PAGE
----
Editor's Note: The NBA fined the San Antonio Spurs $250,000 on Friday.
"I apologize to all NBA fans. This was an unacceptable decision by the San Antonio Spurs and substantial sanctions will be forthcoming." - David Stern
That was the NBA commissioner's reaction to Gregg Popovich sending star players Tim Duncan, Manu Ginobili, Tony Parker and key role player Danny Green back to San Antonio to rest rather than have them play against the Miami Heat on Thursday night.
The game itself turned out to be surprisingly exciting - despite San Antonio's absence of star power. The Heat won a hard fought 105-100 game and were actually trailing until a Ray Allen three-pointer with 22.6 seconds to play.
But entertaining or not, the question here is whether Stern should come down hard on the Spurs for not playing their stars or if Popovich should be allowed to rest his top players when he deems it necessary.
On the one side, this was a nationally televised game, marketed as a matchup between two of the league's top teams. The commissioner clearly wants to ensure that the NBA puts its best foot forward on national TV and feels that teams have a responsibility to the fans to showcase their star players.
There is also some precedent for punishing teams that sit out their stars during the regular season even if it hasn't happened recently.
Stern fined the Lakers $25,000 during the 1990 season after coach Pat Riley rested Magic Johnson and James Worthy in Los Angeles's regular season finale against Portland. The Lakers were also hit with a fine in 1985 by then-vice president for NBA operations Rod Thorn when Riley sat Johnson and Kareem Abdul-Jabbar for the team's regular season finale against the then Kansas City Kings.
On the other hand, Thursday's game against Miami was the final game of a six-game road trip for the Spurs and their fourth game in five nights. Popovich has one of the oldest teams in the NBA and wants to make sure his best players are healthy come playoff time. He decided his aging stars and Green - who leads the team in minutes played - needed the night off.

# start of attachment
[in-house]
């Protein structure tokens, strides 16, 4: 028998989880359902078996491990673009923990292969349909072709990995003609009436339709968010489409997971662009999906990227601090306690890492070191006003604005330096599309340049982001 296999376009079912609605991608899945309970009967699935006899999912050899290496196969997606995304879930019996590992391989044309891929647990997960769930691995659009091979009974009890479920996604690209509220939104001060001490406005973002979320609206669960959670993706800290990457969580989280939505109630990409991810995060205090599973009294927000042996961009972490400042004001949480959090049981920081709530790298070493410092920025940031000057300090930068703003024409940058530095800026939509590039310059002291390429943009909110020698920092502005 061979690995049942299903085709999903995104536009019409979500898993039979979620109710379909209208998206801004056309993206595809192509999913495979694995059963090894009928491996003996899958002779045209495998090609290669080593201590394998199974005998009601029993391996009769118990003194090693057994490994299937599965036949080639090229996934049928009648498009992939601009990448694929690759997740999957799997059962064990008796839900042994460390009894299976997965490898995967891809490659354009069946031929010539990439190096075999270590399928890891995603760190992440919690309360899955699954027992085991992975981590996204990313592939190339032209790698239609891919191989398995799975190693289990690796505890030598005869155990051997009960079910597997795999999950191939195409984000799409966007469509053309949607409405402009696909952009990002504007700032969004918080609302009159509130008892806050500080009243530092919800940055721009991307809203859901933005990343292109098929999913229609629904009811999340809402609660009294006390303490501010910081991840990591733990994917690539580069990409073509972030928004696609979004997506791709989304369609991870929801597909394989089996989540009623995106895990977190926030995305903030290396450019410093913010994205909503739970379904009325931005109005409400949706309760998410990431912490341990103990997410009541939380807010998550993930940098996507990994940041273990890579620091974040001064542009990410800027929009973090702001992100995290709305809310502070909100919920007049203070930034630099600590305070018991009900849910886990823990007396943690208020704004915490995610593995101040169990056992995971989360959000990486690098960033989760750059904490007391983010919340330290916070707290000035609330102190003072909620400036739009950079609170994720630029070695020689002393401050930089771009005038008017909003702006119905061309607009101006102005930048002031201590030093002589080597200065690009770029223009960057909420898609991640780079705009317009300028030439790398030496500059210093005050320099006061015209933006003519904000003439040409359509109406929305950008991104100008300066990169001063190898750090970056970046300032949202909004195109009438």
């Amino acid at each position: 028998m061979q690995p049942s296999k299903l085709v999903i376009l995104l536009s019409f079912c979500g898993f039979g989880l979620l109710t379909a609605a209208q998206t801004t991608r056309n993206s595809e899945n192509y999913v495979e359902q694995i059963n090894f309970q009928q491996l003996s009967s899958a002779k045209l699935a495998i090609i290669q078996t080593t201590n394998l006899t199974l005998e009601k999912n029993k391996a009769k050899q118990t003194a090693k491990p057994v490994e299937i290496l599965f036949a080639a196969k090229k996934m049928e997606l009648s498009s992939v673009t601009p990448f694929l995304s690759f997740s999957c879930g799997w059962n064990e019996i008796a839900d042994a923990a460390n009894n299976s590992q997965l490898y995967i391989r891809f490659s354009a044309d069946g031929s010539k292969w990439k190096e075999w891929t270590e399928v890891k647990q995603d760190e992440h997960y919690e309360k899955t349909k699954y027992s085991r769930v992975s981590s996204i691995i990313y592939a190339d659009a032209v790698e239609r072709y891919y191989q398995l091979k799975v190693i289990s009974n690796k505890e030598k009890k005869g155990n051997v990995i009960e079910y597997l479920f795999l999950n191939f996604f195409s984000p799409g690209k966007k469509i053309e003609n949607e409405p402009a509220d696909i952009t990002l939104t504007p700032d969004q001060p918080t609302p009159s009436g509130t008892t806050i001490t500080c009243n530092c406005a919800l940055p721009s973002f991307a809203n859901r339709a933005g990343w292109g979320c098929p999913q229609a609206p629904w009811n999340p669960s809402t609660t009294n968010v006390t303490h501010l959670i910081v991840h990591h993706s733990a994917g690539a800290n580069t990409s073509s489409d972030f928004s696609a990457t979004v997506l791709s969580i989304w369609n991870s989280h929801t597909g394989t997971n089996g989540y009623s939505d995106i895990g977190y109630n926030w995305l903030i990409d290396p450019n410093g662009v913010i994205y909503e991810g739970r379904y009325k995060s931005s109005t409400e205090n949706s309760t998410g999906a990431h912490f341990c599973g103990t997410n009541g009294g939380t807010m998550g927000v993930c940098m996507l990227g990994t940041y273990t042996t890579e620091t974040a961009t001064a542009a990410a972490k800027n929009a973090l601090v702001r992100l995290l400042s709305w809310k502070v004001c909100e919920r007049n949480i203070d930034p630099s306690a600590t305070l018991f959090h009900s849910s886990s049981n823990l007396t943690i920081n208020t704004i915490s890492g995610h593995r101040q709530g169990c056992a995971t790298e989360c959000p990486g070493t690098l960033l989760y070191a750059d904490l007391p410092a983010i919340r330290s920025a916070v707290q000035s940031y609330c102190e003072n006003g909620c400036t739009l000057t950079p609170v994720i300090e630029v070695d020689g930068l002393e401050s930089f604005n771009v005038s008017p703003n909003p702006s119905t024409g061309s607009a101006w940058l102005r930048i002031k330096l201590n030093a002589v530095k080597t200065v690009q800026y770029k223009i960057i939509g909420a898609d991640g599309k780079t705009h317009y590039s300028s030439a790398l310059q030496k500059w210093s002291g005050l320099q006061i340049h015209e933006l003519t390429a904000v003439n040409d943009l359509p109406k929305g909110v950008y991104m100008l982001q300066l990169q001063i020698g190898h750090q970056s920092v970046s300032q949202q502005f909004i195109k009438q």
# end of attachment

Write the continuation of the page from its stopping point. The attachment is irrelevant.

It's not the first time Popovich has made a move like this over the last few seasons either. Last season alone, he held out Duncan, Ginobili and Parker from three games together, including a game at Portland just before the All-Star break where the Spurs blown out by 40 points.
He also rested Duncan in a game last season against the 76ers and had a little fun with the reasoning, listing him as "Did not dress – old."
And never in any previous instance of sitting his stars had Popovich even been warned, let alone sanctioned for it.
In fact after leaving Duncan, Ginobili and Parker at home for a road game against Utah late last season, NBA deputy commissioner Adam Silver specifically said the Spurs would not be disciplined.
"The strategic resting of particular players on particular nights is within the discretion of the teams," Silver told NBA.com in April. "And Gregg Popovich in particular is probably the last coach that I would second guess."
However, that did come at the end of last season's lockout-shortened schedule which the league considered to be a special circumstance.
So we put it to you, is David Stern right to hit the Spurs with sanctions, or should Gregg Popovich be free to manage his team how he sees fit? It's Your! Call.